Woodward has long been a trailblazer for women announcers, beginning her career when there were few females in the business, and now she is the first woman to do radio play-by-play for Washington football.
“It does mean something to me,” Woodward said. “When I was younger, I don’t think I ever heard of a woman doing play-by-play. I didn’t even know that was a possibility. It is an opportunity that I was really excited for, but at the same time, I want to be judged by, ‘How good of a play-by-play announcer are you?’ and not anything to do with anything else.
“It’s that fine line where I am grateful for the opportunity, but I want to make sure that I nail it so that other women behind me who want to do this, get that opportunity. If you’re the first one to do something, and you don’t do it well, then everybody beneath you is judged on what you did. If I screw up, maybe someone else doesn’t get an opportunity. I certainly hope I’m judged on how good I am, and if it opens up opportunities for other women, that is an absolute bonus.”
Woodward said she was happy with how her first game went, “and I didn’t have any major screw-ups.” A tough self critic, she laments that on one play she wasn’t sure through her binoculars if UW receiver Rome Odunze was inbounds.
“I try not to hammer myself, but I am a perfectionist and I know there is a ton of stuff I can do better,” she said. “I felt like I was good, but there is so much more meat on the bone perfecting a craft. I am nowhere close to Tony or (longtime UW announcer) Bob (Rondeau). But even Bob, who was the best of the best, if he missed one call, he would get so irritated.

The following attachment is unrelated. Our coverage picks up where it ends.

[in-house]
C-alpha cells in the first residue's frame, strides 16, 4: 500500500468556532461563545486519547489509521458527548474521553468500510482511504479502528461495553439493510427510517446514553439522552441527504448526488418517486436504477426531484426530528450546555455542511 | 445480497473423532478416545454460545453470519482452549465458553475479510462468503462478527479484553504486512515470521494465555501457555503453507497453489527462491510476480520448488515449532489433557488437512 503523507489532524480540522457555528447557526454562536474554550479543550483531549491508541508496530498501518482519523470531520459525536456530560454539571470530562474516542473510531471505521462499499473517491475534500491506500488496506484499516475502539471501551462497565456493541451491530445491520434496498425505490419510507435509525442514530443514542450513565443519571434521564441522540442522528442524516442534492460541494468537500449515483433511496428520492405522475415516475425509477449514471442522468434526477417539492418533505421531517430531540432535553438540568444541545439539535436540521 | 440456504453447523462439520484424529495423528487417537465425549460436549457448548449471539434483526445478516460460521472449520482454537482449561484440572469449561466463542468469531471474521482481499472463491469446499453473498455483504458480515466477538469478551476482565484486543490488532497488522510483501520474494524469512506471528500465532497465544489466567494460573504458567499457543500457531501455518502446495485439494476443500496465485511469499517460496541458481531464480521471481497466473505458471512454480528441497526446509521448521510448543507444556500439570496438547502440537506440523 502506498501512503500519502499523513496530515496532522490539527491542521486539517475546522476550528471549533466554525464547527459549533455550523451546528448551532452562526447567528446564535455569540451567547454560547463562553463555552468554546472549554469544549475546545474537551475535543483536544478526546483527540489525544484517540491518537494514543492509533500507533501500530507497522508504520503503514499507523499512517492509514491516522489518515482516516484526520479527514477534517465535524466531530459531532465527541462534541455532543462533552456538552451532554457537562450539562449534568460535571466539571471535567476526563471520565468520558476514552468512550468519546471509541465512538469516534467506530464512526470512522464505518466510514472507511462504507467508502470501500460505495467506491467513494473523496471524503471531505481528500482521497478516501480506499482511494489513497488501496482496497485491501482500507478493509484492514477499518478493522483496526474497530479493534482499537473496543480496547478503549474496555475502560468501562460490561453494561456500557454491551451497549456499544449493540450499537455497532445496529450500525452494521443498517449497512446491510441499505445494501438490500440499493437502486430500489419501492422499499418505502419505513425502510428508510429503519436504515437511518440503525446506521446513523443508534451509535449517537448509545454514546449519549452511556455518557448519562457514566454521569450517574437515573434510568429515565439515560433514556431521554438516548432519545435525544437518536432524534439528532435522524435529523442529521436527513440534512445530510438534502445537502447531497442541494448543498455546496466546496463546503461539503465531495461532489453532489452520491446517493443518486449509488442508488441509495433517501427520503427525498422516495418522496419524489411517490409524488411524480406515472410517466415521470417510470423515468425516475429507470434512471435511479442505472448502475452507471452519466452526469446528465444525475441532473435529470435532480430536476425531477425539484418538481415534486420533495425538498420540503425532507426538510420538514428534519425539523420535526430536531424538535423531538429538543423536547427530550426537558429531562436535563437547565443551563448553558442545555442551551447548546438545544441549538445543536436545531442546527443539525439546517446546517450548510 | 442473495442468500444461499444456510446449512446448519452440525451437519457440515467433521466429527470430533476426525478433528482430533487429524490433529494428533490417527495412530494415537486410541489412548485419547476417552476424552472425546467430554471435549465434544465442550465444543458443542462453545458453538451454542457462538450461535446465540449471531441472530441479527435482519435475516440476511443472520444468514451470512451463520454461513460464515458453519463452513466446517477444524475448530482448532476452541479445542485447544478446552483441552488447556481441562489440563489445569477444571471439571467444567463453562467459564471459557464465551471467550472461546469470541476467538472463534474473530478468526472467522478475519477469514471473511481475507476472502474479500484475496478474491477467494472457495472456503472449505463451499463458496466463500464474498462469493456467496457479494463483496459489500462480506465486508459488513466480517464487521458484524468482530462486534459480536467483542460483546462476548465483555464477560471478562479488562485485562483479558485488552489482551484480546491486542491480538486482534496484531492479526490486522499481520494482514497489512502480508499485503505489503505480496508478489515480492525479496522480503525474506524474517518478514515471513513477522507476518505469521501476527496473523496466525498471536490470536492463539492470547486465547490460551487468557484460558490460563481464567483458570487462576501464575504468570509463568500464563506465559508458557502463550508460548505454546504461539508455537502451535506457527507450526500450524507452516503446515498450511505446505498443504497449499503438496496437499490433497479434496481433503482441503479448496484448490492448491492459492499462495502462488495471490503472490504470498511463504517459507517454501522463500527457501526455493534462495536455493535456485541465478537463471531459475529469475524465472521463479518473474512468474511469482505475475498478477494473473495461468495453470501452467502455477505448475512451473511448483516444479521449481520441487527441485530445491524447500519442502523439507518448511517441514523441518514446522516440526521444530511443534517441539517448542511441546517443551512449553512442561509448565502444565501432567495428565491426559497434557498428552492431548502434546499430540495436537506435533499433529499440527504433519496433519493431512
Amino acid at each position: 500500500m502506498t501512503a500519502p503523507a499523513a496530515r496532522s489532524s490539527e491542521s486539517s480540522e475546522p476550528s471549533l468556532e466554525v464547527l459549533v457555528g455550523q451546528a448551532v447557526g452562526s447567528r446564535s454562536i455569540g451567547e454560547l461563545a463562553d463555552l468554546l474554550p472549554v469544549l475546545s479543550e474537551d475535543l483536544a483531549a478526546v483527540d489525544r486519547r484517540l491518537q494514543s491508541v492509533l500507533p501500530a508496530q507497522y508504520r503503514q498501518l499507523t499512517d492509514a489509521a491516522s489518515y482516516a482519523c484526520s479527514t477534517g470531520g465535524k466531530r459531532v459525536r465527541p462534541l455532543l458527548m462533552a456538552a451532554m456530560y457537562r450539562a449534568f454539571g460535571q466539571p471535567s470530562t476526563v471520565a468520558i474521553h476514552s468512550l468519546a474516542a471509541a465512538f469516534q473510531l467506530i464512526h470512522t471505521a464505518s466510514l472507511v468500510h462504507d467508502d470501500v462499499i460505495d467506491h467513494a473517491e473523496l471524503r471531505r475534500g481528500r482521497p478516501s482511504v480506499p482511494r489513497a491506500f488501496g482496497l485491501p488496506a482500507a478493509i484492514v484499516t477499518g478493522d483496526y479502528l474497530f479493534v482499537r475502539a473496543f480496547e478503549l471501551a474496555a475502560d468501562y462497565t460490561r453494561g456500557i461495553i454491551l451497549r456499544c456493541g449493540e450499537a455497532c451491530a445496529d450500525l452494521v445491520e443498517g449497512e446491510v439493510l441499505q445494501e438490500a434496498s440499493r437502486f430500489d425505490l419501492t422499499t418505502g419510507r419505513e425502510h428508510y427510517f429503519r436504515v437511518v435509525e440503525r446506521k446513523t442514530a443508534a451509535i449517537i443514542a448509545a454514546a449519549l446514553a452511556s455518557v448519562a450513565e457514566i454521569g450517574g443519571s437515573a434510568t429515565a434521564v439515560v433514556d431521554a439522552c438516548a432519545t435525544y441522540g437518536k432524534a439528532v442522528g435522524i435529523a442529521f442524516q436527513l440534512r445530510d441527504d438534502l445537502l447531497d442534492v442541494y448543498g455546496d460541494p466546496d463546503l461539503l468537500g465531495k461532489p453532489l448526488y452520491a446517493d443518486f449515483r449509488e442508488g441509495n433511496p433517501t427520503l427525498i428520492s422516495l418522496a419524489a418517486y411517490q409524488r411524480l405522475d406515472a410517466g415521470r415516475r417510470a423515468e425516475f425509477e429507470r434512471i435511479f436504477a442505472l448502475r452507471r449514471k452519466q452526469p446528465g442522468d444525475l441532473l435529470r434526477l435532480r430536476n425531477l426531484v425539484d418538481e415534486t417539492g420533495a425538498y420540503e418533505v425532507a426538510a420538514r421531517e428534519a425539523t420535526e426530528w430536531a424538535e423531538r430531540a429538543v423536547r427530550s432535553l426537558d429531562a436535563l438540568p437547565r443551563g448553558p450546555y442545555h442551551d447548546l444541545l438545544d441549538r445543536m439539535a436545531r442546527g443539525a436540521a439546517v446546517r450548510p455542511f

“And that’s the standard. If you’re trying to keep up with Tony and Bob, you’d better bring your A game. I was fine for my first one. But like with anything, with experience you’d better be getting better and better.”
Rondeau said he listened to Woodward for the first half and most of the third quarter, and was sending her text messages during that time.
“She got through it fine,” Rondeau said. “The opportunity was well deserved and she embraced it and was excited about it. It’s another addition to an increasingly crowded resume for her. She’s shown her versatility and she has certainly earned a shot.”
Woodward is looking forward to getting that chance Saturday when the Huskies play at Colorado. Once again, she is juggling prep work with other assignments: She was the radio analyst for the UW women’s basketball game Sunday and will be the analyst at the UW men’s basketball game Thursday.
But there is no doubt she will be ready.
“Just in terms of logistics, I will be more comfortable,” she said. “Just knowing the cadence and the rhythm. I felt at halftime, I could finally settle in last week and get my bearings a little bit. … Hopefully when I get to kickoff at (Colorado), I will have my bearings already and can just play ball.”
Rondeau believes that will be the case.
“I am looking forward to listening Saturday and I think she will be exponentially better having had that experience of the first game,” he said.